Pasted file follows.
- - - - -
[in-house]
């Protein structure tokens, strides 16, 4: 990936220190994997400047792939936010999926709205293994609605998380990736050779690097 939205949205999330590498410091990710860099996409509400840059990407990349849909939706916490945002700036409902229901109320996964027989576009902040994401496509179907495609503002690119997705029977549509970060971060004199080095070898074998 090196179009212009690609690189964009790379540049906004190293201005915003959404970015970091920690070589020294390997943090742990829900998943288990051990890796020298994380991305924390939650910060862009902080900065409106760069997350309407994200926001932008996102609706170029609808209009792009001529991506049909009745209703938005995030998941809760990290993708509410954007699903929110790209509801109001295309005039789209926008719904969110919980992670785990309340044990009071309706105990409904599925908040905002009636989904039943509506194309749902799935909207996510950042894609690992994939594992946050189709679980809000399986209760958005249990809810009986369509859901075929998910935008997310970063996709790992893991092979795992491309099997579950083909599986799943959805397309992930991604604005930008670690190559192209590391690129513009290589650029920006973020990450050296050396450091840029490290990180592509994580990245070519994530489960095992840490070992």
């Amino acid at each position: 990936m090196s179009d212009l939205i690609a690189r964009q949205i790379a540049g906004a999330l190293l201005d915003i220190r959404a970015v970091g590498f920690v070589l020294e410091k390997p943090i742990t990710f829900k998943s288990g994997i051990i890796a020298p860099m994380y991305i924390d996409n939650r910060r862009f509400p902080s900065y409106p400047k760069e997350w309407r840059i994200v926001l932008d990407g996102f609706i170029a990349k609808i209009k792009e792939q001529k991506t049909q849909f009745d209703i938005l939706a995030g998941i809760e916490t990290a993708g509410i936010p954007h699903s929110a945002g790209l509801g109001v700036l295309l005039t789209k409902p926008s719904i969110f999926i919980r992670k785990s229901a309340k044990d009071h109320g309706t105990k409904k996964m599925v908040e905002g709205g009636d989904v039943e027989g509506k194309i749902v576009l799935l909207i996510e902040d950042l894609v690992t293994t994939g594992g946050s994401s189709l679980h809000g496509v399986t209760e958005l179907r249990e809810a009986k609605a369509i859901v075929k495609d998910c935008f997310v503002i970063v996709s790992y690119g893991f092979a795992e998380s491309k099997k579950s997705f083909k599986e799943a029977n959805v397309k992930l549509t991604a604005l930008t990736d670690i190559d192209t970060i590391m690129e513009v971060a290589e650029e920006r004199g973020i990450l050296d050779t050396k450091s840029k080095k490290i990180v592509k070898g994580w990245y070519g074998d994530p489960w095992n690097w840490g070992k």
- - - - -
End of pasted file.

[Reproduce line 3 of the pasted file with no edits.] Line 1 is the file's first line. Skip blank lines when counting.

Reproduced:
């Amino acid at each position: 990936m090196s179009d212009l939205i690609a690189r964009q949205i790379a540049g906004a999330l190293l201005d915003i220190r959404a970015v970091g590498f920690v070589l020294e410091k390997p943090i742990t990710f829900k998943s288990g994997i051990i890796a020298p860099m994380y991305i924390d996409n939650r910060r862009f509400p902080s900065y409106p400047k760069e997350w309407r840059i994200v926001l932008d990407g996102f609706i170029a990349k609808i209009k792009e792939q001529k991506t049909q849909f009745d209703i938005l939706a995030g998941i809760e916490t990290a993708g509410i936010p954007h699903s929110a945002g790209l509801g109001v700036l295309l005039t789209k409902p926008s719904i969110f999926i919980r992670k785990s229901a309340k044990d009071h109320g309706t105990k409904k996964m599925v908040e905002g709205g009636d989904v039943e027989g509506k194309i749902v576009l799935l909207i996510e902040d950042l894609v690992t293994t994939g594992g946050s994401s189709l679980h809000g496509v399986t209760e958005l179907r249990e809810a009986k609605a369509i859901v075929k495609d998910c935008f997310v503002i970063v996709s790992y690119g893991f092979a795992e998380s491309k099997k579950s997705f083909k599986e799943a029977n959805v397309k992930l549509t991604a604005l930008t990736d670690i190559d192209t970060i590391m690129e513009v971060a290589e650029e920006r004199g973020i990450l050296d050779t050396k450091s840029k080095k490290i990180v592509k070898g994580w990245y070519g074998d994530p489960w095992n690097w840490g070992k």